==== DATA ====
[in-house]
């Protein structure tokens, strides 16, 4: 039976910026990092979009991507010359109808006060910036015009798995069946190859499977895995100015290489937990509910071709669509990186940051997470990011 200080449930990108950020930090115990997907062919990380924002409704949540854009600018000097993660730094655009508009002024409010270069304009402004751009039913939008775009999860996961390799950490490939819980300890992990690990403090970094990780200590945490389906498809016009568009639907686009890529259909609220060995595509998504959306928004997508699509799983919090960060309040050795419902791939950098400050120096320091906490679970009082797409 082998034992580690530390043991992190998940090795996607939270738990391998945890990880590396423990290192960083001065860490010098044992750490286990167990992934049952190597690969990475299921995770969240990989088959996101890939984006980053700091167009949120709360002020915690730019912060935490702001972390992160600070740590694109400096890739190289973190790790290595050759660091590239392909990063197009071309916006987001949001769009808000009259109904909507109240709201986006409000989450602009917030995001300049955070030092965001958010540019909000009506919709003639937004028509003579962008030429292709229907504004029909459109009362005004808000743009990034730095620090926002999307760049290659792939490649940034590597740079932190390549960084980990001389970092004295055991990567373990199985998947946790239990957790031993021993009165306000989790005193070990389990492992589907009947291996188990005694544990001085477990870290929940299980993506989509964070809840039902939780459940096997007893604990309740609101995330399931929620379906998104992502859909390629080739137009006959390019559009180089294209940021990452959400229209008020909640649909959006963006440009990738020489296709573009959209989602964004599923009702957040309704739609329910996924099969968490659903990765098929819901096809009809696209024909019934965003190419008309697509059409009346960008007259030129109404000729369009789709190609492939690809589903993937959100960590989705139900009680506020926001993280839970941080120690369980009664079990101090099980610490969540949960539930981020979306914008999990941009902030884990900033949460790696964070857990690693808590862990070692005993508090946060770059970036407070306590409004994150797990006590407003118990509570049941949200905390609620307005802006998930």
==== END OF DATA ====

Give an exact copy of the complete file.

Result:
[in-house]
């Protein structure tokens, strides 16, 4: 039976910026990092979009991507010359109808006060910036015009798995069946190859499977895995100015290489937990509910071709669509990186940051997470990011 200080449930990108950020930090115990997907062919990380924002409704949540854009600018000097993660730094655009508009002024409010270069304009402004751009039913939008775009999860996961390799950490490939819980300890992990690990403090970094990780200590945490389906498809016009568009639907686009890529259909609220060995595509998504959306928004997508699509799983919090960060309040050795419902791939950098400050120096320091906490679970009082797409 082998034992580690530390043991992190998940090795996607939270738990391998945890990880590396423990290192960083001065860490010098044992750490286990167990992934049952190597690969990475299921995770969240990989088959996101890939984006980053700091167009949120709360002020915690730019912060935490702001972390992160600070740590694109400096890739190289973190790790290595050759660091590239392909990063197009071309916006987001949001769009808000009259109904909507109240709201986006409000989450602009917030995001300049955070030092965001958010540019909000009506919709003639937004028509003579962008030429292709229907504004029909459109009362005004808000743009990034730095620090926002999307760049290659792939490649940034590597740079932190390549960084980990001389970092004295055991990567373990199985998947946790239990957790031993021993009165306000989790005193070990389990492992589907009947291996188990005694544990001085477990870290929940299980993506989509964070809840039902939780459940096997007893604990309740609101995330399931929620379906998104992502859909390629080739137009006959390019559009180089294209940021990452959400229209008020909640649909959006963006440009990738020489296709573009959209989602964004599923009702957040309704739609329910996924099969968490659903990765098929819901096809009809696209024909019934965003190419008309697509059409009346960008007259030129109404000729369009789709190609492939690809589903993937959100960590989705139900009680506020926001993280839970941080120690369980009664079990101090099980610490969540949960539930981020979306914008999990941009902030884990900033949460790696964070857990690693808590862990070692005993508090946060770059970036407070306590409004994150797990006590407003118990509570049941949200905390609620307005802006998930």